The Real Effects of Hedge Fund Activism: Productivity, Asset Allocation, and Labor Outcomes
This paper studies the long-term effect of hedge fund activism on the productivity of target firms using plant-level information from the U.S. Census Bureau. A typical target firm improves its production efficiency in the three years after an activist intervention, and the improvements are most pronounced in those interventions specifically targeting the firm’s business strategy. We also find that plants sold post-intervention exhibit a significant improvement in productivity under new ownership, consistent with the view that efficient capital redeployment is an important channel via which activists create value. We further find that employees of target firms experience a reduction in work hours and stagnation in wages despite an increase in labor productivity. Additional tests refute alternative explanations that attribute the improvement to mean reversion, management’s voluntary reforms, industry consolidation shocks, or hedge funds’ stock picking abilities. The overall evidence is consistent with hedge fund intervention having a real and long-term effect on the fundamental values of target firms.
Previously circulated as "The Real Effects of Hedge Fund Activism: Productivity, Risk, and Product Market Competition." The authors have benefited from comments from and discussions with Lucian Bebchuk, Christa Bouwman, Joan Farre-Mensa, Simon Gervais, Sandy Klasa, April Klein, Dalida Kadyrzhanova, Vikram Nanda, Michael Raith, Adriano Rampini, and seminar and conference participants at Arizona State University, Boston College, Brigham Young University, Cornell University, Duke University, Drexel, Ecole Polytechnique Fédérale de Lausanne, Emory, Erasmus, Fordham, Fudan, HEC Paris, Imperial College, INSEAD, Interdisciplinary Center at Herzlyia, London Business School, Michigan, New York University, University of Oregon, Rotterdam School of Management, Rutgers, SAIF, Seoul National University, Southern Methodist University, Tel Aviv University, Temple, University of Amsterdam, University of Washington, University of Illinois at Urbana-Champaign, University of Oxford, Wharton, Yale, the Annual Corporate Governance Conference at Drexel University, Western Finance Association Annual Meetings, the International Conference on Corporate Governance at Tsinghua University, the HBS Information, Markets and Organization Conference, the Annual Financial Intermediation Society Conference, Jackson Hole Finance Conference, the SFS Finance Cavalcade, and the Annual Conference on Corporate Finance at Washington University in St. Louis. We thank Bert Grider at the Triangle Census Research Data Center for help with data and clearance requests. We also thank Jin Xu and Yinghua Li for help with data collection at an early stage of the paper and Bryan Oh for excellent research assistance. Any opinions and conclusions expressed herein are those of the author(s) and do not necessarily represent the views of the U.S. Census Bureau. All results have been reviewed to ensure that no confidential information is disclosed. The views expressed herein are those of the authors and do not necessarily reflect the views of the National Bureau of Economic Research.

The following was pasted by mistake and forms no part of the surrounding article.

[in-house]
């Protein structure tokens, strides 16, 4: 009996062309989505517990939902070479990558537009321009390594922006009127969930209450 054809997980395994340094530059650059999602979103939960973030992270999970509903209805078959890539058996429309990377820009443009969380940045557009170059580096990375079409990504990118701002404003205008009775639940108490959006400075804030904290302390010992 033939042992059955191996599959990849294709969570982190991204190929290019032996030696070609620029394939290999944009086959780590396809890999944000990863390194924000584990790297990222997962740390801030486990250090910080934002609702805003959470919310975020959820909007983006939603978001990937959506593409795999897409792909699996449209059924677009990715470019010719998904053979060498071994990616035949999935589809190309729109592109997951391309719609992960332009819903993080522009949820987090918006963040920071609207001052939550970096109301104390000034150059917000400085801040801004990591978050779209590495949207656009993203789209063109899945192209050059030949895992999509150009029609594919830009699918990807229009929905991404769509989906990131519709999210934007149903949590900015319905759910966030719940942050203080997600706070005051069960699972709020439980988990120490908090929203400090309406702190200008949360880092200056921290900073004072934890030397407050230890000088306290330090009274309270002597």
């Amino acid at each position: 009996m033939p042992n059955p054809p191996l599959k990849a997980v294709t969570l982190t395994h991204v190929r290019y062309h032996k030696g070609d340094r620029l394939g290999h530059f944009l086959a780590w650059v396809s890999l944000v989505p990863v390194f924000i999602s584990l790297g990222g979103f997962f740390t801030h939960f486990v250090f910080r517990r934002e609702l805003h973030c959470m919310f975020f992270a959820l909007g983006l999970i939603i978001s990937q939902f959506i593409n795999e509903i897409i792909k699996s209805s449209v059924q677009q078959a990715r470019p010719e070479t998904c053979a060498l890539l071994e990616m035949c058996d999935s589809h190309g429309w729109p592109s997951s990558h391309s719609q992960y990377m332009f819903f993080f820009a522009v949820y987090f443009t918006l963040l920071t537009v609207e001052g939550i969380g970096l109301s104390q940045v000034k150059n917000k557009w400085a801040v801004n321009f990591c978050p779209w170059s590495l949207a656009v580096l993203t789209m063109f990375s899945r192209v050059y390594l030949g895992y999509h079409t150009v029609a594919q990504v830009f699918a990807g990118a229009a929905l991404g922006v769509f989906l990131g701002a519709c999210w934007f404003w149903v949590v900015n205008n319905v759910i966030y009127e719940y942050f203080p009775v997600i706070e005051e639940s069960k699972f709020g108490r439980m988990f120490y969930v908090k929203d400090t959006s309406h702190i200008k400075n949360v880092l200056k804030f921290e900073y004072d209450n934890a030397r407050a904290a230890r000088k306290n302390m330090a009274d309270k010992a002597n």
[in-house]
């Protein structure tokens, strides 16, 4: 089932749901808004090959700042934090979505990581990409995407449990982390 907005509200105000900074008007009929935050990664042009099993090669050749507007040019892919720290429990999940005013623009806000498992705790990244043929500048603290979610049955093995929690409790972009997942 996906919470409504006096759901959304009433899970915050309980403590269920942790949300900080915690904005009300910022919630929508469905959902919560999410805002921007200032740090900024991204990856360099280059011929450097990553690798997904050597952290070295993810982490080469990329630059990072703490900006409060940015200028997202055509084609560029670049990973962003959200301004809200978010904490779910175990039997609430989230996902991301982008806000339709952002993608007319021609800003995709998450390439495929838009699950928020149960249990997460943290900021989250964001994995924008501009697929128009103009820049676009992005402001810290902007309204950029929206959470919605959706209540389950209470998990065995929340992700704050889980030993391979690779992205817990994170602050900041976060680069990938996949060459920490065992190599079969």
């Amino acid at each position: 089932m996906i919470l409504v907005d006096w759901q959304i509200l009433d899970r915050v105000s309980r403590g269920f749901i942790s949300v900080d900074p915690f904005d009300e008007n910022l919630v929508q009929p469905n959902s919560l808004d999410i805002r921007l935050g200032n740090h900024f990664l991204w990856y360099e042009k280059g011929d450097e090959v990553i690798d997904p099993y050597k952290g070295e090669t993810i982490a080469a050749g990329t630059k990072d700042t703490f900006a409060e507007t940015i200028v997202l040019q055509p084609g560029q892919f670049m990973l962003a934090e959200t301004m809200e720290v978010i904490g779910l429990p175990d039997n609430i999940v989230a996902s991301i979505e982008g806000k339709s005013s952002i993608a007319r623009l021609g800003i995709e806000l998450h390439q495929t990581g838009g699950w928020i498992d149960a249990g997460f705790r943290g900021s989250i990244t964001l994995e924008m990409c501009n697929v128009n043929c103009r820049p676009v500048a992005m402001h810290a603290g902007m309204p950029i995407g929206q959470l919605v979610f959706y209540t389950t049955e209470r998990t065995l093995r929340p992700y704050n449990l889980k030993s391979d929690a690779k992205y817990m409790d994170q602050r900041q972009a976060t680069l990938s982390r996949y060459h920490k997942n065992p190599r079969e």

Alon Brav & Wei Jiang & Hyunseob Kim, 2015. "The Real Effects of Hedge Fund Activism: Productivity, Asset Allocation, and Labor Outcomes," Review of Financial Studies, vol 28(10), pages 2723-2769.